Nursing school has secret weapon in student retention
For students in need, Eve McGee is a friend indeed.
We all dream about it, but how many people actually settle into work each day knowing that they have found their calling? Not many, probably, but one, for sure — Eve McGee, and her calling is social work. And, to the great benefit of the population of the School of Nursing, that calling eventually brought Eve McGee to UMKC.
“As weird as it sounds, I knew as a kid that I wanted to be a social worker,” she said. “As I got older and started getting serious about it, my parents were petrified and begged me to consider another profession.”
But she had her mind set and, after earning her master’s degree in social work from KU, began her career following the traditional social work path. She never imagined that path would lead her to UMKC.
“I was doing a lot of work with domestic abuse victims and the homeless, working the streets and working in the shelters. Occasionally, my work would bring me to an event or a meeting here at the University,” McGee said. “On one of those occasions, I bumped into an old friend who told me about a position they were hiring for at the nursing school.”
All McGee knew about the job was that it had something to do with workforce diversity, but the friend suggested that she should apply for it.
"I knew they weren’t looking specifically for a social worker, but something told me to go ahead and apply for the job,” McGee said. “After they interviewed me, I had a really good feeling that I would be a good fit for the job. Unfortunately, the feeling wasn’t mutual — they hired someone else.”
Meant to be
McGee made an impression, though, and when the other person didn’t work out, they called McGee back in and offered her the position. With her foot in the door, it didn’t take long for the School of Nursing to start reaping the benefits of that lucky twist of fate. As she got to know her way around and started developing relationships with faculty and students, it became apparent that McGee’s skills as a social worker might come in handy in the area of student retention.
“I met with the Dean and we talked about the idea of turning me loose to work with students who were having problems and were at risk for leaving school,” McGee said. “We decided we would try it for a year as sort of a pilot program and see how it worked out.”
That was four years ago. It worked out.
“There were about 80 students in that first class I worked with and I social worked the heck out of them,” McGee said. “I was amazed at how many issues came up. I was inundated dealing with students.”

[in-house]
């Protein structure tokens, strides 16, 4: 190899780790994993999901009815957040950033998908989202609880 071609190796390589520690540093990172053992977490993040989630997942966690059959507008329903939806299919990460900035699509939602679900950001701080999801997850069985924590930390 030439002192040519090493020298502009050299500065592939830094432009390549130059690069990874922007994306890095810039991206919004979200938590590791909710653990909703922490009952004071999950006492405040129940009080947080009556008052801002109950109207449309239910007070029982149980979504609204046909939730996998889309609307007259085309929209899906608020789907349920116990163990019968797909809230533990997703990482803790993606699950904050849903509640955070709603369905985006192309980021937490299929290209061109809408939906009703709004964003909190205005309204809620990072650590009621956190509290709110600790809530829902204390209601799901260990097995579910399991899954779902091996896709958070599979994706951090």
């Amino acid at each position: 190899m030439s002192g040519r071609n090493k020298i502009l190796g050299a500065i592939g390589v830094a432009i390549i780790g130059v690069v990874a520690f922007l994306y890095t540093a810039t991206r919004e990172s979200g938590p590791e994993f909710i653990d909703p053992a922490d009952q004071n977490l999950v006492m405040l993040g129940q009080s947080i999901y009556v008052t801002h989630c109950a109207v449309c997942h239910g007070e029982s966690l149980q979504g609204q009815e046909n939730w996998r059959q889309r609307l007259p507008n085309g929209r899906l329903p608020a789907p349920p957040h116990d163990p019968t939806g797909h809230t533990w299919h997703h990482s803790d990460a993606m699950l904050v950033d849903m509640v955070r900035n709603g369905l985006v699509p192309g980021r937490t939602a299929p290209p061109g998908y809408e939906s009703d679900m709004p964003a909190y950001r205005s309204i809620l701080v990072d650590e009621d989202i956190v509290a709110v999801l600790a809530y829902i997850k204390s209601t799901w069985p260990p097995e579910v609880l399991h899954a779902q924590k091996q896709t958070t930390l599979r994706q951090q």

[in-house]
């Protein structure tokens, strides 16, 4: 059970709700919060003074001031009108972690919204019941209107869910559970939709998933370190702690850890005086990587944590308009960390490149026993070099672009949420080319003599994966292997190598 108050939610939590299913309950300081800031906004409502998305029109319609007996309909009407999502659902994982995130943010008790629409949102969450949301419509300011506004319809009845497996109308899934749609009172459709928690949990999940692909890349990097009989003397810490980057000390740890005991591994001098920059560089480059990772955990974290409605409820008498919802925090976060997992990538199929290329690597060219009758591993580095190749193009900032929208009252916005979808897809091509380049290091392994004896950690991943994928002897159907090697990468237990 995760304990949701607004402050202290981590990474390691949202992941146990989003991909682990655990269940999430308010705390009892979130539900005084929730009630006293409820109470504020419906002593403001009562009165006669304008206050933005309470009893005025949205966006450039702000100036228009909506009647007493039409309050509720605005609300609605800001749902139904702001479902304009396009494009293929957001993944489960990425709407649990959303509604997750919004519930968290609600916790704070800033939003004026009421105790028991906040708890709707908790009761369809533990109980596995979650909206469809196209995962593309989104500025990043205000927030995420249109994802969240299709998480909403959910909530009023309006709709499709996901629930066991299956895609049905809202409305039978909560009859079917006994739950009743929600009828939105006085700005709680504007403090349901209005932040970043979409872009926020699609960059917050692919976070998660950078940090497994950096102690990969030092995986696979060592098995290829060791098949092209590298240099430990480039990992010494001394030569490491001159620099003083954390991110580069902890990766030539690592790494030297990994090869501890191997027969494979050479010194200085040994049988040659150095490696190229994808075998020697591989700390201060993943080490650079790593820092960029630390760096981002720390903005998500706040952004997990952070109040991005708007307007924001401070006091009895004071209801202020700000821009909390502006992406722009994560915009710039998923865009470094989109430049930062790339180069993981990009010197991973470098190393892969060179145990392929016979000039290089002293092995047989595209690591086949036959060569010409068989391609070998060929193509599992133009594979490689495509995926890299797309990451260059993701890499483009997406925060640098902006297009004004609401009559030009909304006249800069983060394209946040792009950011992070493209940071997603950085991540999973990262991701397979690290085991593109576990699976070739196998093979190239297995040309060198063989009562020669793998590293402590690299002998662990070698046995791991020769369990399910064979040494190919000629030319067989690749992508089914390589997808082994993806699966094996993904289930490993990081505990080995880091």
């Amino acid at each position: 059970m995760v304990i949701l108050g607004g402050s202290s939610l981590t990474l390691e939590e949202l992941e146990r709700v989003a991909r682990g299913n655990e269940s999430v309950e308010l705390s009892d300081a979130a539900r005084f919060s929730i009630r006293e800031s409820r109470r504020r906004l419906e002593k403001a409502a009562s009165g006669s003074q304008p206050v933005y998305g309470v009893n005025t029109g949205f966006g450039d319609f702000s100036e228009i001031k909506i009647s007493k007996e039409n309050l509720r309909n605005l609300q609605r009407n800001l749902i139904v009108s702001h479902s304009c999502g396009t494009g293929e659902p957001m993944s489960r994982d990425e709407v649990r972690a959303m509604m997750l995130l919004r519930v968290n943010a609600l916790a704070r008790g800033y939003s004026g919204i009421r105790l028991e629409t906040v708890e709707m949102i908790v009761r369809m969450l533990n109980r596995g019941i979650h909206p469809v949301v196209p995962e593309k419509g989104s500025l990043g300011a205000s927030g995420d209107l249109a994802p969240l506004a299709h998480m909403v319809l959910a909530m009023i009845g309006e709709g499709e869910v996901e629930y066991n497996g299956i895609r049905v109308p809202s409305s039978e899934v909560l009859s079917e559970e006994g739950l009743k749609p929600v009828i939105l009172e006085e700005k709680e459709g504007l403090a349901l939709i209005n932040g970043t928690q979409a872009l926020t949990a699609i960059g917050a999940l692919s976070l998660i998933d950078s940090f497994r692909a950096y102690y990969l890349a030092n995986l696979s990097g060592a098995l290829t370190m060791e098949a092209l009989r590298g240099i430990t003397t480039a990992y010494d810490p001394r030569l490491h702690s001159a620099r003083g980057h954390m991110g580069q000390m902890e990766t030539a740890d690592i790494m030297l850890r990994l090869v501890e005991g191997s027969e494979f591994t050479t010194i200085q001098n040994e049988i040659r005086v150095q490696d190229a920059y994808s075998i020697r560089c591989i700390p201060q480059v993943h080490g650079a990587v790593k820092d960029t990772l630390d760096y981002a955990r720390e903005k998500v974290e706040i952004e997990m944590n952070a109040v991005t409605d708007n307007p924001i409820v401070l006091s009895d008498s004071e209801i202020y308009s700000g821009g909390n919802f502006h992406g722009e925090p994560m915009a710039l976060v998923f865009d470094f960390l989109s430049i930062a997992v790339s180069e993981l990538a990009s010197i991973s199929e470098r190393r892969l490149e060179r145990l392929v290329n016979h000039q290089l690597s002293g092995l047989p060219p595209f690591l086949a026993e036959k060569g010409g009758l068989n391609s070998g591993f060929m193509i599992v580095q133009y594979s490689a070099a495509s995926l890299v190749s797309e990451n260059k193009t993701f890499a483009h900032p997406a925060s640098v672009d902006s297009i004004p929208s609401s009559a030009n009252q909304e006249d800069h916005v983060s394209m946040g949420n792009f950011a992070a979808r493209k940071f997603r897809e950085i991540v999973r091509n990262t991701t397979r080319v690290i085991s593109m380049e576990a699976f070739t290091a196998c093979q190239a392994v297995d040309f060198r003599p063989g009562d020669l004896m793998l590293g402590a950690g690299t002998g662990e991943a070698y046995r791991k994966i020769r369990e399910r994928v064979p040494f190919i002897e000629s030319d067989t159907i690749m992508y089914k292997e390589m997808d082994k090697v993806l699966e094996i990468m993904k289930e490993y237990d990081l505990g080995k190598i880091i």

Since then, McGee says that she has seen it all, and been an active part of much of it — from helping students cram for finals to intervening with students who were facing homelessness or domestic violence. While it’s impossible to be all things to all people, it is McGee’s nature to at least try.
“Depending on the situation, I can be a little bit big sister, a little bit best friend and a little bit mom,” McGee said. “And, I think there are plenty of students who would tell you, that I can be a little bit drill sergeant, too, when I need to be.”
McGee also works closely with the UMKC Counseling Center, and credits them for much of the success she has witnessed at the Nursing School.
“We have a great relationship with the counseling and testing center at
the Volker campus. I refer students to them all the time,” McGee said. “I often collaborate with them on student care plans. I love those people and there is no way I could do my job without them.”
Up to the challenge
According to McGee’s many fans at the Nursing School, it is her ability to connect with students and understand what they need that has made her so successful.
“Eve is wonderful in so many ways. She always finds a way to help us when we need it,” said nursing student Meron Tibebu. “If you go to her office, she always welcomes you with a smile and usually offers a snack or something to drink. She is an amazing person and we are lucky to have her.”
McGee is unwilling to take too much credit for solving people’s problems. She sees herself as more of a “facilitator” in helping people help themselves.
“We all face challenges every day in the course of our lives, and sometimes those challenges seem impossible,” she said. “But we all have the tools to face and overcome most of those challenges; sometimes, we just need a little support.”
McGee knows a bit about overcoming life’s challenges.
“I was a young single mother, in public housing for 11 years, living on food stamps and $234 a month,” she said. “I made a deal with my creator a long time ago that if I ever got out of there, I would give back.”
She did get out and, as the unofficial “Energizer bunny” of the nursing school, McGee keeps giving and giving and giving….
"Eve fills a very important and somewhat unique role for us. I don’t think there is another nursing school in the country with a full-time social worker on staff,” said Lora Lacey-Haun, dean of the nursing school. “She has become an invaluable member of our student support team.”